Rising Islands was developed by Lone Hero Studios and published to Steam by SOEDESCO Publishing on August 2nd, 2016. It is the story of Hairo, a young tan woman living in a world split into floating lands. The world is nonetheless held together thanks to Relics, artefacts created by Ancients, after the end of the reign of Chaos and Discord a thousand years prio. One day, things change when a remnant of evil decides to collect the Relics to take control of the land. Two pixies, one red and one blue, come to Hairo and ask her to help save the world, stop evil, and restore balance or something, and grant her the ability to shift between “dimensions” in order to reach this goal.

Runing on walls is always cool too, I guess.
Let’s start with what this game does right: Despite the somewhat cliché premise, the plot sounds promising. The world looks very nice, it’s detailed and pretty. It’s also great that the world changes when you shift between dimensions; the sky turns red when you’re set to red, and turns blue if you shift back to blue. Hairo is a cool main character. The game is fast-paced, encourages speed-based gameplay. Lastly, most levels contain many respawn points and you have infinite lives. Trust me, you’ll need them all.

On to the negatives. For starters, I wasn’t joking about the difficulty; this is roughly the difficulty curve I’ve experienced over the first world’s levels. Granted, the game contains only 13 levels, but the increase in difficulty is insane. Something like this.

The unseen, highest points of the difficulty graph are called "I want a
refund", "Fuck this" and "Literally impossible on purpose".

The game also has a few glitches. One of bthe annoying ones
is when I walk into a portal in the hub to get to a level. It
won't work unless I step out and re-enter it. Just WHY.
Okay, it may be an exaggeration. That said, the game’s difficulty isn’t helped by the other wonky elements. First is the camera, which you do have some control over; unfortunately, even if you adjust the sensitivity in the options menu, it still acts way too fast while you move the mouse around. Considering the game requires quick reflexes, that’s a minus. The game also suffers heavily from framerate issues and lag, which do nothing to help. And of course, there's the occasional annoying development oversight and the glitch here or there...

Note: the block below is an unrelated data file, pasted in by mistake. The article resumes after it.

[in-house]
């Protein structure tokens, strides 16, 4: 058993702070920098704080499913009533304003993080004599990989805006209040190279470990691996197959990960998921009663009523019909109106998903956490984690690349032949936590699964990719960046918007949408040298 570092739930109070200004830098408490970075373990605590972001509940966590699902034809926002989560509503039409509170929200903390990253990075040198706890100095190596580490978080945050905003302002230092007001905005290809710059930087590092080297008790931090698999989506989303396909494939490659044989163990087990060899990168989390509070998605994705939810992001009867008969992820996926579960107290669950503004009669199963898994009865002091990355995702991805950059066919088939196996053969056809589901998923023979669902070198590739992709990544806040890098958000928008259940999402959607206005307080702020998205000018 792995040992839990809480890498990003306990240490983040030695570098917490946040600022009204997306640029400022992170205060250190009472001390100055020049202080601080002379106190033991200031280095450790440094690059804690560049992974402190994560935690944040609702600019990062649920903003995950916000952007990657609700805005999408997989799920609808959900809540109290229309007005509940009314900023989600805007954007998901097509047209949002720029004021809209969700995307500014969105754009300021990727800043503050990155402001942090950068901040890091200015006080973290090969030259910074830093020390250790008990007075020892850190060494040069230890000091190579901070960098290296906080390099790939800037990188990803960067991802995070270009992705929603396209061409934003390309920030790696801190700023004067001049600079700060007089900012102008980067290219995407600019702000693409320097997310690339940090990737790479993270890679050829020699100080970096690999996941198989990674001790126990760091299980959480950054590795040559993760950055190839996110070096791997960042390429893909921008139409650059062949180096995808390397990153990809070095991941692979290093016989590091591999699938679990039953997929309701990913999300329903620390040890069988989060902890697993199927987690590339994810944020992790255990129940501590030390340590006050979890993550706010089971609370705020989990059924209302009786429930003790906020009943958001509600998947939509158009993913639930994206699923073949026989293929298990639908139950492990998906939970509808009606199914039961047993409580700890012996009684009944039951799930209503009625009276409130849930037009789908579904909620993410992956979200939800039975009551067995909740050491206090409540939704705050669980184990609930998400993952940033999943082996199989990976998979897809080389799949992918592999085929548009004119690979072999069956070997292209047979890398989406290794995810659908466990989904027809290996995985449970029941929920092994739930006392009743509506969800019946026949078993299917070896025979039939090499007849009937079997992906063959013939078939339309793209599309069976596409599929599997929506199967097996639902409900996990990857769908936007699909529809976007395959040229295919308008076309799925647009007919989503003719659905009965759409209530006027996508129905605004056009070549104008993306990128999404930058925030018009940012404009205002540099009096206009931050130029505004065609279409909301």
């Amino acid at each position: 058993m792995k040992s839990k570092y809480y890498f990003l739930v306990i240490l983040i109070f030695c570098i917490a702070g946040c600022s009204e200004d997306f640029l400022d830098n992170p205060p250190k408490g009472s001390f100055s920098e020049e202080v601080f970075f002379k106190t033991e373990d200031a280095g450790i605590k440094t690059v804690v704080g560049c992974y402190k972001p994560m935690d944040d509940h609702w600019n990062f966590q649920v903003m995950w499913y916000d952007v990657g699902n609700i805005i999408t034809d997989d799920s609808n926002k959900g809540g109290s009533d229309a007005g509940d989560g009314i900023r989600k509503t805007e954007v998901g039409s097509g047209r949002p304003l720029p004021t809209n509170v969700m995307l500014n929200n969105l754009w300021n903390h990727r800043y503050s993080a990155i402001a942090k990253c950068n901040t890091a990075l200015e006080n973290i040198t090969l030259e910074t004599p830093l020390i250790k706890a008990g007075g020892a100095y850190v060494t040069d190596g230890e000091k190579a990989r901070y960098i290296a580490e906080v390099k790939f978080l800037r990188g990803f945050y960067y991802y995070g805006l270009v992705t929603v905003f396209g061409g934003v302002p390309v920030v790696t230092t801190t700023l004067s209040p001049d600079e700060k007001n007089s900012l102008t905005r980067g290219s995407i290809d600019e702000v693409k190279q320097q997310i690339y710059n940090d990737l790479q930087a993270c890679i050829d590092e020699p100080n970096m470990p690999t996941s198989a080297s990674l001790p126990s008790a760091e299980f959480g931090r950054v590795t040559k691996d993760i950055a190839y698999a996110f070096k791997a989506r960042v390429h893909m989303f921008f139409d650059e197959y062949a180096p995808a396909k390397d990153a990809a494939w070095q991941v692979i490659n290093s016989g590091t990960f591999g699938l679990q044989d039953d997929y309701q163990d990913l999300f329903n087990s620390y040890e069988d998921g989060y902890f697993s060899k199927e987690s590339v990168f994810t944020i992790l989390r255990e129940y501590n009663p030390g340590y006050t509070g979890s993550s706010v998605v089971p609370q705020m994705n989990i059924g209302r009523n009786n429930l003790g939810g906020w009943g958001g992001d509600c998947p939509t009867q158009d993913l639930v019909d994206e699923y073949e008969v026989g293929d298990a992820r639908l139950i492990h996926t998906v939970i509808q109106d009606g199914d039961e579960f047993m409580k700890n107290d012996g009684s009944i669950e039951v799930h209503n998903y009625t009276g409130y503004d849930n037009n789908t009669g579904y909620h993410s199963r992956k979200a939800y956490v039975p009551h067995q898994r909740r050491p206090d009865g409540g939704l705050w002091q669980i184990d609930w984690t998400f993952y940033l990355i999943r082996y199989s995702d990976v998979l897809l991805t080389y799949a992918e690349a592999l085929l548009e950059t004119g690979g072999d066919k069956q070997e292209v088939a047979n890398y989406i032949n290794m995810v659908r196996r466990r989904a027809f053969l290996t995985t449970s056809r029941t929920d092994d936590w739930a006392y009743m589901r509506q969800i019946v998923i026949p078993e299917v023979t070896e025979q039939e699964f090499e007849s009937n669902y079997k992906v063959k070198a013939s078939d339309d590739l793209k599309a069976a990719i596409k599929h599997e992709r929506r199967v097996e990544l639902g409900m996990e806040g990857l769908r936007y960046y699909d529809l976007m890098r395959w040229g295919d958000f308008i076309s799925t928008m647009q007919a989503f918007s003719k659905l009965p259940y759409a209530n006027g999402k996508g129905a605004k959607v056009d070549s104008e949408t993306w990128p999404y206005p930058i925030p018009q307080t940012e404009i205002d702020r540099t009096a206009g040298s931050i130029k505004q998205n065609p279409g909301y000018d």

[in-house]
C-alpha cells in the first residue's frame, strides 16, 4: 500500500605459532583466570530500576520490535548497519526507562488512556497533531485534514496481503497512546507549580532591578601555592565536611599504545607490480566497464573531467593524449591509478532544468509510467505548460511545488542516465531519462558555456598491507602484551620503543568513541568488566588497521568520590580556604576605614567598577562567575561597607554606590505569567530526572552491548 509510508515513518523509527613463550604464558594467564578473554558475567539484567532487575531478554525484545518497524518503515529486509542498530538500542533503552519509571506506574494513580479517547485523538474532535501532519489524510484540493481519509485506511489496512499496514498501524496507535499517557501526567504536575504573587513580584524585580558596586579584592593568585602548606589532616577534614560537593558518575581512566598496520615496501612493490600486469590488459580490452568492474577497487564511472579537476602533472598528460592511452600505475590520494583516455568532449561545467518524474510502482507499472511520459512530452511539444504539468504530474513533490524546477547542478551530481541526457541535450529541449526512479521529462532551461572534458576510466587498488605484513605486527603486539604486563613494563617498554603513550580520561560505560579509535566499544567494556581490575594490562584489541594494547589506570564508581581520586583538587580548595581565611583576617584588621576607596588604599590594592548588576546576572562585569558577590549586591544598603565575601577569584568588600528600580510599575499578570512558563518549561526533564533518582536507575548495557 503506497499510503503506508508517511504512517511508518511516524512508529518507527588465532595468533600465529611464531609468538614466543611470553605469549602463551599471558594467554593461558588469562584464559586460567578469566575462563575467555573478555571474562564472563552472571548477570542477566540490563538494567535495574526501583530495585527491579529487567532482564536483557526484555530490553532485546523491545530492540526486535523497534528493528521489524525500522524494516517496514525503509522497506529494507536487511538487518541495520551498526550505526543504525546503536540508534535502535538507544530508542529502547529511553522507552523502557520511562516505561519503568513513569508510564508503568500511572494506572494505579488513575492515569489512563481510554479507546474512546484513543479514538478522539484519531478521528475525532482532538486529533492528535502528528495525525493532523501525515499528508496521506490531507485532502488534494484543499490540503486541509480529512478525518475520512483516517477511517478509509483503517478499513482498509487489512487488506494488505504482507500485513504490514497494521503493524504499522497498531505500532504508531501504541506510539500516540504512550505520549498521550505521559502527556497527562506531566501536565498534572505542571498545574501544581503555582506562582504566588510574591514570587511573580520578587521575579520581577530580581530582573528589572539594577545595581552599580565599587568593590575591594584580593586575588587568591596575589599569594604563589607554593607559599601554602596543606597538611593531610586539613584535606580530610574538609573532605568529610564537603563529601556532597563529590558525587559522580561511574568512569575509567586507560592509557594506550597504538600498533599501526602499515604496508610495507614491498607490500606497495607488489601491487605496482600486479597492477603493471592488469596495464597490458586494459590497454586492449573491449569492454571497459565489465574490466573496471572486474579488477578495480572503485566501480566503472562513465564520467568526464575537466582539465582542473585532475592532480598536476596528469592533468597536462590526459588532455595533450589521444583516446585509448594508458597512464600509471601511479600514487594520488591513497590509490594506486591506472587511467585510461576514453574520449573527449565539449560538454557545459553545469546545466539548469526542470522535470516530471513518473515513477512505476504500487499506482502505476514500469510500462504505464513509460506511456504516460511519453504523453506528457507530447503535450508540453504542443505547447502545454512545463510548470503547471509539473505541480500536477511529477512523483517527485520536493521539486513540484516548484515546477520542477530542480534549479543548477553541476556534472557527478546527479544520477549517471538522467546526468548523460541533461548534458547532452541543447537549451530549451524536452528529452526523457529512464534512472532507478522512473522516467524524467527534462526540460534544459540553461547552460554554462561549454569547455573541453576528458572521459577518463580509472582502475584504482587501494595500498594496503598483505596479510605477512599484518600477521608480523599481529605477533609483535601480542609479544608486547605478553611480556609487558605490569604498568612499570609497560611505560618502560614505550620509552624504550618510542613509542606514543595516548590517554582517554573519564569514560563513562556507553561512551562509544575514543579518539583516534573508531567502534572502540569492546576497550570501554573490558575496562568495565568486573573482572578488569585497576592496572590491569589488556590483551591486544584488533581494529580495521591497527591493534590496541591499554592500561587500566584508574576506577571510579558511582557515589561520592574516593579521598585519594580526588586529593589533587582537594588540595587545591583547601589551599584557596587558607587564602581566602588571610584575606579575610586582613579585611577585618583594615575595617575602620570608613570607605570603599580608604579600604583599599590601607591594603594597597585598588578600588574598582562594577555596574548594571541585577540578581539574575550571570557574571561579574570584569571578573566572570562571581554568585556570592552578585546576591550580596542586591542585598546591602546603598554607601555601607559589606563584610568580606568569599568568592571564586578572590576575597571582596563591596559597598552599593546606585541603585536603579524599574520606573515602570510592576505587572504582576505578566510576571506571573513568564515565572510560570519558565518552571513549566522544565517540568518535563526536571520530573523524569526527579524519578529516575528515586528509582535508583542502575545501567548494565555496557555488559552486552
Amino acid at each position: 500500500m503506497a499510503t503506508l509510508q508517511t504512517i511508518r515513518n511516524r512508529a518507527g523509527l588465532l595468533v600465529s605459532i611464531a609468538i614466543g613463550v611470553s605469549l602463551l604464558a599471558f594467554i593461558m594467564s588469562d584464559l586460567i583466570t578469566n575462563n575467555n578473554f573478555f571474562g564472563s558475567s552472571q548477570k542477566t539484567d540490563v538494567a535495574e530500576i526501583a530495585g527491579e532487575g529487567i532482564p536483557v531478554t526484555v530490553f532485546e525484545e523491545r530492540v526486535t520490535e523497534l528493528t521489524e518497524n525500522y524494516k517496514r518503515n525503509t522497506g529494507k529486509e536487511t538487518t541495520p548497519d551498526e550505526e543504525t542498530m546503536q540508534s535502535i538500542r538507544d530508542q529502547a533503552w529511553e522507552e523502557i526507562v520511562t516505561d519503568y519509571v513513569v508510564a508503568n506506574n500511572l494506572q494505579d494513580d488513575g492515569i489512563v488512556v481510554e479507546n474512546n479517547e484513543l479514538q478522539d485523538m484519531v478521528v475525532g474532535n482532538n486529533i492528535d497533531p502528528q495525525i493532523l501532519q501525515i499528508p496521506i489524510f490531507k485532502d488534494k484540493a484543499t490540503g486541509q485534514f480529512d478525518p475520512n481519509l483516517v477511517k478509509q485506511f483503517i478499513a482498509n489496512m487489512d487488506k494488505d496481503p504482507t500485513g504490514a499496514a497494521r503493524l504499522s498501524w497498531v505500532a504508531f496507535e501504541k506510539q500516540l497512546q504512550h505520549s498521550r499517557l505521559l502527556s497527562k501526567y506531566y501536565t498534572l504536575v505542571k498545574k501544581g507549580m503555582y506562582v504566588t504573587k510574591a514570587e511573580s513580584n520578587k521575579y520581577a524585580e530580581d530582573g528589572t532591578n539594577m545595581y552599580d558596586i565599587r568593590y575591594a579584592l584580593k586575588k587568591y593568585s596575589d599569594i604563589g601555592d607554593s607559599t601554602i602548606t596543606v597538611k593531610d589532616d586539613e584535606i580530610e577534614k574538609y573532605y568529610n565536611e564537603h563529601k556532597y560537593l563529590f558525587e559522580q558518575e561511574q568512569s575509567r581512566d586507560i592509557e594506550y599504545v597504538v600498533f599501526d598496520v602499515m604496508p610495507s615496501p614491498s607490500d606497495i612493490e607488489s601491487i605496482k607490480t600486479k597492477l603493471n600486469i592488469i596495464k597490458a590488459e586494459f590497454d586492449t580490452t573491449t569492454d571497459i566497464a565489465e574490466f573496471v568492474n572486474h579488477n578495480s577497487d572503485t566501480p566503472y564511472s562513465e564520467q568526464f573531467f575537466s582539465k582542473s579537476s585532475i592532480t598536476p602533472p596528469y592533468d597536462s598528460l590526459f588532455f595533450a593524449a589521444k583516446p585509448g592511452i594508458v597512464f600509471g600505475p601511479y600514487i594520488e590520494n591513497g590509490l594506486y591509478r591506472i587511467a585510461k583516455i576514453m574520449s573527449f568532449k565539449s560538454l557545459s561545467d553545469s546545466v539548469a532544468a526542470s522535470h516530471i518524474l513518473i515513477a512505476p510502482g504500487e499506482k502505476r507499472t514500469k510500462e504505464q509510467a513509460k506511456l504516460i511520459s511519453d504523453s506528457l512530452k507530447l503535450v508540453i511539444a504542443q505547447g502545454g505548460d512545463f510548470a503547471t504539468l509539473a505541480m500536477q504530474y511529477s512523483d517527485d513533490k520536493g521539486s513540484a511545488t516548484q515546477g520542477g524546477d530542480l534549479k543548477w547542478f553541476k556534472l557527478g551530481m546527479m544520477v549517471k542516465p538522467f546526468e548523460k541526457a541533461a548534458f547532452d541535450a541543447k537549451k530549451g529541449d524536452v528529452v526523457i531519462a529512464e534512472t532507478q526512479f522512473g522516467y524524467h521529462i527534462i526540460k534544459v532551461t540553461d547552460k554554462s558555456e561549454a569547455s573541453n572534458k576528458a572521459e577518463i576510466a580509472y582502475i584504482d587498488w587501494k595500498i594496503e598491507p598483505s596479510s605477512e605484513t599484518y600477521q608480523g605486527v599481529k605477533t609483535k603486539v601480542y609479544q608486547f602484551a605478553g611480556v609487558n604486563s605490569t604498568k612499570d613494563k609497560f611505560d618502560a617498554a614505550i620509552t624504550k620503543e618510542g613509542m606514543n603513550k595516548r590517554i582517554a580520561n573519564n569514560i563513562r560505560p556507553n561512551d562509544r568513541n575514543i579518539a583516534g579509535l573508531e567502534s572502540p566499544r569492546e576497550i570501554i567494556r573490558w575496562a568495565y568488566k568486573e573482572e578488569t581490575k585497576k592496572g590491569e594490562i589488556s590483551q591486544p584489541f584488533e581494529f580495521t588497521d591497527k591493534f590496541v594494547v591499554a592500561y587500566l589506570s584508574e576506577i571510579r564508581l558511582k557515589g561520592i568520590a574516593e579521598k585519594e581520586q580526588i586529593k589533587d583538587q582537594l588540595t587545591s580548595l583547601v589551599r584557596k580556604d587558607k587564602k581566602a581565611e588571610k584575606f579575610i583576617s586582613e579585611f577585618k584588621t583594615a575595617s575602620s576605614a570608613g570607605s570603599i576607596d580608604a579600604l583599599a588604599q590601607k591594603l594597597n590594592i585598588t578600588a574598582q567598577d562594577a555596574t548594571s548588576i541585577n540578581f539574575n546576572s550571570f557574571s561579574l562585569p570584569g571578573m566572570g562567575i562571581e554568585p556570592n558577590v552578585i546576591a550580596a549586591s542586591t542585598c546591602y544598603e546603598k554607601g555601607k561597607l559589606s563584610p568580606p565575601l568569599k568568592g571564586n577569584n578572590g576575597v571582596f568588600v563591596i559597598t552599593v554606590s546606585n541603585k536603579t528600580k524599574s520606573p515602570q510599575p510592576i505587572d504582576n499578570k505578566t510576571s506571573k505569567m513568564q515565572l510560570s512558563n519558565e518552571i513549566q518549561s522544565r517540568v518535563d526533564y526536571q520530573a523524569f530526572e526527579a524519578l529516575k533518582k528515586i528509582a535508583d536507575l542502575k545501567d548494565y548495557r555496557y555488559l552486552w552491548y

The magical parkouring is long and tedious.
If only it wasn't such a pain in the ass...
The controls are the usual: WASD, Space to jump, mouse to move the camera, right-click to switch dimensions. Oh, and left Shift key in order to run and activate Hairo’s second ability: Parkour. This lets her run sideways or upwards on walls, grind on ledges. However, the puzzle element means you’ll usually have to shift dimensions mid-jump half the time, to go from a red wall you can stick to, to a blue wall you can stick to, and so on. This leads to an uncomfortable control scheme where you need to keep a finger at all times on Left-Shift, a finger on WASD, a finger on Space, and the other hand controlling the shitty camera and the dimension shift with the mouse. Is there even a reason to let go on Left-Shift? Ah yes, crappy puzzle elements where you need to take things slow.

Oh good! Deadly electricity now!
I needed that... not.
The puzzle elements all revolve around areas of red and blue platforms as well; you can step on blue platforms while in the blue dimension, and vice-versa. The game is quick to pull other tricks, such as platforms that become deadly when you’re in the other dimension (and you’re not told beforehand!), or platforms that literally change color every few seconds, forcing you to constantly jump and shift in order to keep going. Wouldn’t be so bad if the camera and the framerate issues weren’t so omnipresent.

You don't know these things can kill you until you
encounter them. These things are motherf...